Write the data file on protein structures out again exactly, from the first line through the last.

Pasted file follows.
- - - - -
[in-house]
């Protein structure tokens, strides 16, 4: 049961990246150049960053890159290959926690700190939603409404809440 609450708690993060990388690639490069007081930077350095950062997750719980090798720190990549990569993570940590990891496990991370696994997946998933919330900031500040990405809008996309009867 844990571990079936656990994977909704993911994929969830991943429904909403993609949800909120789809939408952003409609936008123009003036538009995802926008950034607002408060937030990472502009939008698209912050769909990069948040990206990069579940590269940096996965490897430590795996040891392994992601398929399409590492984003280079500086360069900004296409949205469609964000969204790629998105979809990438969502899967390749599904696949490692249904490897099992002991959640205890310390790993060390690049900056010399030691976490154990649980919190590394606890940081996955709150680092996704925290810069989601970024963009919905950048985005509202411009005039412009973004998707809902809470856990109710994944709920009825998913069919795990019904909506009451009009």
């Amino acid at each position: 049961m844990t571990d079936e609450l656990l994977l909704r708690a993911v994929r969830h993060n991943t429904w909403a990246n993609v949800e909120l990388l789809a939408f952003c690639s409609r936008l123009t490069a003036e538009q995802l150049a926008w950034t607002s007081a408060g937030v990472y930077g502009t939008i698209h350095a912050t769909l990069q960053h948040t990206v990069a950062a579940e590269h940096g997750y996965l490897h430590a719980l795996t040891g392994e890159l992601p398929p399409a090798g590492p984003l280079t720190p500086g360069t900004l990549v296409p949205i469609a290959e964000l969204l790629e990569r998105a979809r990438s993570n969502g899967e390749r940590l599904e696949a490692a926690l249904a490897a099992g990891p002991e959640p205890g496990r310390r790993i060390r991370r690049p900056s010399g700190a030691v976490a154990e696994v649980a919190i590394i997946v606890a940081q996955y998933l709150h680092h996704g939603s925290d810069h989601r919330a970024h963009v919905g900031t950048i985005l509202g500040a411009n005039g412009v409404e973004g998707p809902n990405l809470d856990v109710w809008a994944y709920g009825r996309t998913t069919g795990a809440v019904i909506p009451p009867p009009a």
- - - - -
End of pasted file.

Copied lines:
[in-house]
């Protein structure tokens, strides 16, 4: 049961990246150049960053890159290959926690700190939603409404809440 609450708690993060990388690639490069007081930077350095950062997750719980090798720190990549990569993570940590990891496990991370696994997946998933919330900031500040990405809008996309009867 844990571990079936656990994977909704993911994929969830991943429904909403993609949800909120789809939408952003409609936008123009003036538009995802926008950034607002408060937030990472502009939008698209912050769909990069948040990206990069579940590269940096996965490897430590795996040891392994992601398929399409590492984003280079500086360069900004296409949205469609964000969204790629998105979809990438969502899967390749599904696949490692249904490897099992002991959640205890310390790993060390690049900056010399030691976490154990649980919190590394606890940081996955709150680092996704925290810069989601970024963009919905950048985005509202411009005039412009973004998707809902809470856990109710994944709920009825998913069919795990019904909506009451009009």
């Amino acid at each position: 049961m844990t571990d079936e609450l656990l994977l909704r708690a993911v994929r969830h993060n991943t429904w909403a990246n993609v949800e909120l990388l789809a939408f952003c690639s409609r936008l123009t490069a003036e538009q995802l150049a926008w950034t607002s007081a408060g937030v990472y930077g502009t939008i698209h350095a912050t769909l990069q960053h948040t990206v990069a950062a579940e590269h940096g997750y996965l490897h430590a719980l795996t040891g392994e890159l992601p398929p399409a090798g590492p984003l280079t720190p500086g360069t900004l990549v296409p949205i469609a290959e964000l969204l790629e990569r998105a979809r990438s993570n969502g899967e390749r940590l599904e696949a490692a926690l249904a490897a099992g990891p002991e959640p205890g496990r310390r790993i060390r991370r690049p900056s010399g700190a030691v976490a154990e696994v649980a919190i590394i997946v606890a940081q996955y998933l709150h680092h996704g939603s925290d810069h989601r919330a970024h963009v919905g900031t950048i985005l509202g500040a411009n005039g412009v409404e973004g998707p809902n990405l809470d856990v109710w809008a994944y709920g009825r996309t998913t069919g795990a809440v019904i909506p009451p009867p009009a």